So the second week of NaNoWriMo has come and gone and I’ve fallen way behind on keeping up on this blog. In my defense, a significant part of that was because my mother ended up in the hospital for the week, so keeping up with her, stopping by the hospital every couple of days, and making sure her needs were being met took up a significant amount of my time that I would have otherwise spent writing. She’s home now, but still recovering from some serious health issues, so it looks like I’m going to have my hands full for the foreseeable future. But come Thanksgiving, one thing I know I’ll be thankful for is that she’s still around to share it with us. Because honestly, it was a close thing.
As for the NaNoWriMo thing, I’m still going strong. Mostly. At least I’m right on track for where I should be 18 days in (or at least I will be once I get my daily writing session in today. But that wall hit in the middle of week 2 and it hit hard.
In college, I signed up for a martial arts class through the school because I needed a PhysEd credit. I had studied tae kwon do for the last couple of years of high school, so I figured it would be a breeze. Well…I was kinda right and kinda wrong. Because I had previous experience, I picked upon the concepts pretty quickly, but it was a much more advanced form of martial arts, what my sensei , Mr. Smith, termed the Fighting Arts, because it was intended to be Martial Arts for the real world, something that you could use in real-life situations. He incorporated my familiar tae kwon do as well as jujitsu, jeet kune do, judo, kung fu, aikido, and one or two more that I’ve since forgotten. Like I said, it was pretty intense. The summer of my second year studying under Mr. Smith, he held his version of a boot camp. No Martial Arts was involved at all, just straight-up physical training the old school way. Like working out with sections of telephone pole old school.
About 3 weeks in, the entire class was worn down. We were meeting 3 or 4 times a week and working an absolutely brutal physical regimen. Our bodies just gave out on us. We were physically exhausted. I was taking a summer Spanish class at the time and was struggling at it because my entire being was so exhausted. Finally, it got to the point where we were all showing signs of fatigue; none of us was motivated and we were doing the bare minimum at class that evening. Mr. Smith reamed us out for not working hard enough and sent us home.
I dreaded going to the next class. I felt like I had let Mr. Smith down by not working hard enough. I felt like I had let myself down. I was a hard worker and was used to excelling at whatever I put my energy into. I wasn’t accustomed to getting yelled at like that (not that it had been directed at me personally—it was directed at the class as a whole) and didn’t want to experience it again. And I still didn’t feel up for working out that night. But I went anyway. Mr. Smith entered the room and very matter-of-factly informed us that for the first 3 weeks he had been breaking us down, that the lack of energy we were all experiencing was an accumulation of weeks’ worth of hard physical work, that our bodies and minds were worn down. And now he would begin to build us back up. That class, we started a different regimen of exercises. After a single week, I felt great. After 3 more, I felt fantastic. I had more energy and mental capacity than I had ever had before. I was in the best shape of my life, before or since.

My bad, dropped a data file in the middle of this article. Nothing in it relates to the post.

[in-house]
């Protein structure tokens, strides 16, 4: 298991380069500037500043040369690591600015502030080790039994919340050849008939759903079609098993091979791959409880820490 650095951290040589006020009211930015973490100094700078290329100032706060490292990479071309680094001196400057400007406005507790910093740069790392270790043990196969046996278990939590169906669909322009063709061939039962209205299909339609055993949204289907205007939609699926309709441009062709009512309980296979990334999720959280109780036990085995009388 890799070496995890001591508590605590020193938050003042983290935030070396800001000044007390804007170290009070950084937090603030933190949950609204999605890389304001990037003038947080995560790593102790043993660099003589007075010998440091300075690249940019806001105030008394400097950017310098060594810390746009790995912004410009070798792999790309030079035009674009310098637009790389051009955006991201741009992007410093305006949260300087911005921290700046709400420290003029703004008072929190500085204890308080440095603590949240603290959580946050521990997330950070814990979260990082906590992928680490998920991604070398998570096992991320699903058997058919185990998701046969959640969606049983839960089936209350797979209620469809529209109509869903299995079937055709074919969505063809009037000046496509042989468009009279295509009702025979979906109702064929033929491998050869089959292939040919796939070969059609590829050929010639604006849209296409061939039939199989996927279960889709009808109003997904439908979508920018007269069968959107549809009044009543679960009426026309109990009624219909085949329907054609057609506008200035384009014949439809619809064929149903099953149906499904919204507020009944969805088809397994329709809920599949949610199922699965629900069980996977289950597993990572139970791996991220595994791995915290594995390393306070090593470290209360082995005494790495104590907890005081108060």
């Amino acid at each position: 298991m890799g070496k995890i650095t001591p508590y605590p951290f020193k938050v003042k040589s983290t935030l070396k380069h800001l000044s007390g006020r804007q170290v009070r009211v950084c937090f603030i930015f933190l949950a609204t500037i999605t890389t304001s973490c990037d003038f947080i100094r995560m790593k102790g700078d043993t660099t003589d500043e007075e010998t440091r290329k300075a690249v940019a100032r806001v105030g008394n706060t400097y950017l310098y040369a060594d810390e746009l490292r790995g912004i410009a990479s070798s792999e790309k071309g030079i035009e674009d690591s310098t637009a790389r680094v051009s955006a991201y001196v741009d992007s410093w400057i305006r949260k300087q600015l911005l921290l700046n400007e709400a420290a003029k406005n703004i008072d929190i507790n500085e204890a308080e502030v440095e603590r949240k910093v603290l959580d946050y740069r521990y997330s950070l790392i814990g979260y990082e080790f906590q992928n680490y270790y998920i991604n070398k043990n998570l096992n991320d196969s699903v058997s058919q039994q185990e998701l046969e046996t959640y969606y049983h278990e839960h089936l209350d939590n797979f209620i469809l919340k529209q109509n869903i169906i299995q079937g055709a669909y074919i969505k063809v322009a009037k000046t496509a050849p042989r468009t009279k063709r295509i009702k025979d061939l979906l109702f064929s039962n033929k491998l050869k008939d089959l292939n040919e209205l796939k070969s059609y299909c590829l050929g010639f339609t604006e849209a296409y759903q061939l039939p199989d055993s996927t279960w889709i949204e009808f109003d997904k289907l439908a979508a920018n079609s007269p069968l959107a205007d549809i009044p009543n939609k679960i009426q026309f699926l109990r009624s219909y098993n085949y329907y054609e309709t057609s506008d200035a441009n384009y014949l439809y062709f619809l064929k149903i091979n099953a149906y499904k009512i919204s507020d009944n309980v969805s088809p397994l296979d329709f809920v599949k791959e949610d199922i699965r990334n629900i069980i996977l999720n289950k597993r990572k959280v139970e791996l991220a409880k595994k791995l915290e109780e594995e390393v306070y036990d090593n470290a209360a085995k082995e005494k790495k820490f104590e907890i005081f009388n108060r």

Week 2 of NaNo was kind of like that for me. I’m not accustomed to writing every single day. I’m not accustomed to spending hour upon hour doing it. I’m not accustomed to putting out 1000 or more words in a single session. Toward the end of week 2, my energy and stamina flagged in a big way. The daily goal for NaNo in order to finish on time is 1667 words a day on average. Day 10 I put out less than 1500 words; day 11, only about 1000, and day 12, just over 900. Admittedly, part of it was that I had long since entered unplanned territory because my story had taken some unexpected turns and I was struggling a bit to set up some of the basic concepts that drive the plot later in the book. It was delicate work and hard. And I was tired. I gave myself a pass because I was actually slightly ahead; earlier in the week, I had had a couple of very productive days.
But I pushed through it. I kept writing even though I didn’t really know what was going to happen next. And what happened surprised me. Two new characters were introduced that I hadn’t planned for and they drove the plot in a completely different direction than I had planned. But so far, I like them both; they’re mysterious, intriguing, fun to write, and maybe most importantly, they’re holding their own in the story. I don’t know how their characters are going to develop down the road or what their paths are going to be in relation to the main story, but I’m getting some hints here and there as I go. And I’m having fun with it, and that, I think, is the most important part.
As I said above, right now, I’m basically right on track at around 29,000 words. I’m experiencing some fatigue again and I really feel like I need a night or two away from it, but I’m bound and determined to hit that 50,000 word mark by the 30th. Like I said, I’m used to excelling at whatever I put my energy into—or at least I used to be. It’s honestly been a while since I’ve put this much energy into anything for myself, so I’m a bit out of practice. But I’m not going to let something like a little fatigue get in my way.